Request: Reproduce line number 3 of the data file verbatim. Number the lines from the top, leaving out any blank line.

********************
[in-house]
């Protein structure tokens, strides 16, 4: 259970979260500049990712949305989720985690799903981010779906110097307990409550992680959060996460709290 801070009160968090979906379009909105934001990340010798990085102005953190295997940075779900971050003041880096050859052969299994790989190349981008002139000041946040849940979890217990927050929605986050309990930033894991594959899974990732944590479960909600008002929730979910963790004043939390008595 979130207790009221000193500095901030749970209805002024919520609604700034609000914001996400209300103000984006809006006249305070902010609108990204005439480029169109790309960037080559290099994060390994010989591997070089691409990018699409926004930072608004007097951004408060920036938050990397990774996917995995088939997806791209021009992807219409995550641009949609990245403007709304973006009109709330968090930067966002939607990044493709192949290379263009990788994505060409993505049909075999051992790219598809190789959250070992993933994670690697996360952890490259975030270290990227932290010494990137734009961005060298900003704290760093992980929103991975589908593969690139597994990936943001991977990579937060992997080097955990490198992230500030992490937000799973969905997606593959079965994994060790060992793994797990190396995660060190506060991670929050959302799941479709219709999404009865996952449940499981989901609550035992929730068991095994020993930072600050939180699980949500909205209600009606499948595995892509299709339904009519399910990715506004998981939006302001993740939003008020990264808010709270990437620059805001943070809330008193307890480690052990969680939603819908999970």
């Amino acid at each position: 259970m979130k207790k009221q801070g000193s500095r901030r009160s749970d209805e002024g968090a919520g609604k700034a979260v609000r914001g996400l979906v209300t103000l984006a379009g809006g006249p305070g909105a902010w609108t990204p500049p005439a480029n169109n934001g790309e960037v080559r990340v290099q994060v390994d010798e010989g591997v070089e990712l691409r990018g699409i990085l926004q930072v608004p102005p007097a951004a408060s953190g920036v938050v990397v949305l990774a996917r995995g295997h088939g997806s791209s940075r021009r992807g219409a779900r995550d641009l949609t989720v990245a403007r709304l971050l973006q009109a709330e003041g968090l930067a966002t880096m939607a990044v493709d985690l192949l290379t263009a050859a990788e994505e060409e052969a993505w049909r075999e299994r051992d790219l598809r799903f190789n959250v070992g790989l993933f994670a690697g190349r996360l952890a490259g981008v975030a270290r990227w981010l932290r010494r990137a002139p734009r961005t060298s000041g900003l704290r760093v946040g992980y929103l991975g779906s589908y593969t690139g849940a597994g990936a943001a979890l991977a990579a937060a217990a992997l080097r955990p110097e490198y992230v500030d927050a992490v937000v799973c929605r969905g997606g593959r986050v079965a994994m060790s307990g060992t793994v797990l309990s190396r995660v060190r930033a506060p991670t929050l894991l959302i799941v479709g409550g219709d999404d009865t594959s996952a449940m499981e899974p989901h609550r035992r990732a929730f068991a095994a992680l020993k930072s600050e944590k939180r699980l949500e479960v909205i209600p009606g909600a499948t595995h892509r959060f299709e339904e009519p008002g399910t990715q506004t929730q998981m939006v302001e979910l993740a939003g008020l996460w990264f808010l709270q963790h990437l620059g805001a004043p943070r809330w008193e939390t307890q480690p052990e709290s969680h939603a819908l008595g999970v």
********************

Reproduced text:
């Amino acid at each position: 259970m979130k207790k009221q801070g000193s500095r901030r009160s749970d209805e002024g968090a919520g609604k700034a979260v609000r914001g996400l979906v209300t103000l984006a379009g809006g006249p305070g909105a902010w609108t990204p500049p005439a480029n169109n934001g790309e960037v080559r990340v290099q994060v390994d010798e010989g591997v070089e990712l691409r990018g699409i990085l926004q930072v608004p102005p007097a951004a408060s953190g920036v938050v990397v949305l990774a996917r995995g295997h088939g997806s791209s940075r021009r992807g219409a779900r995550d641009l949609t989720v990245a403007r709304l971050l973006q009109a709330e003041g968090l930067a966002t880096m939607a990044v493709d985690l192949l290379t263009a050859a990788e994505e060409e052969a993505w049909r075999e299994r051992d790219l598809r799903f190789n959250v070992g790989l993933f994670a690697g190349r996360l952890a490259g981008v975030a270290r990227w981010l932290r010494r990137a002139p734009r961005t060298s000041g900003l704290r760093v946040g992980y929103l991975g779906s589908y593969t690139g849940a597994g990936a943001a979890l991977a990579a937060a217990a992997l080097r955990p110097e490198y992230v500030d927050a992490v937000v799973c929605r969905g997606g593959r986050v079965a994994m060790s307990g060992t793994v797990l309990s190396r995660v060190r930033a506060p991670t929050l894991l959302i799941v479709g409550g219709d999404d009865t594959s996952a449940m499981e899974p989901h609550r035992r990732a929730f068991a095994a992680l020993k930072s600050e944590k939180r699980l949500e479960v909205i209600p009606g909600a499948t595995h892509r959060f299709e339904e009519p008002g399910t990715q506004t929730q998981m939006v302001e979910l993740a939003g008020l996460w990264f808010l709270q963790h990437l620059g805001a004043p943070r809330w008193e939390t307890q480690p052990e709290s969680h939603a819908l008595g999970v």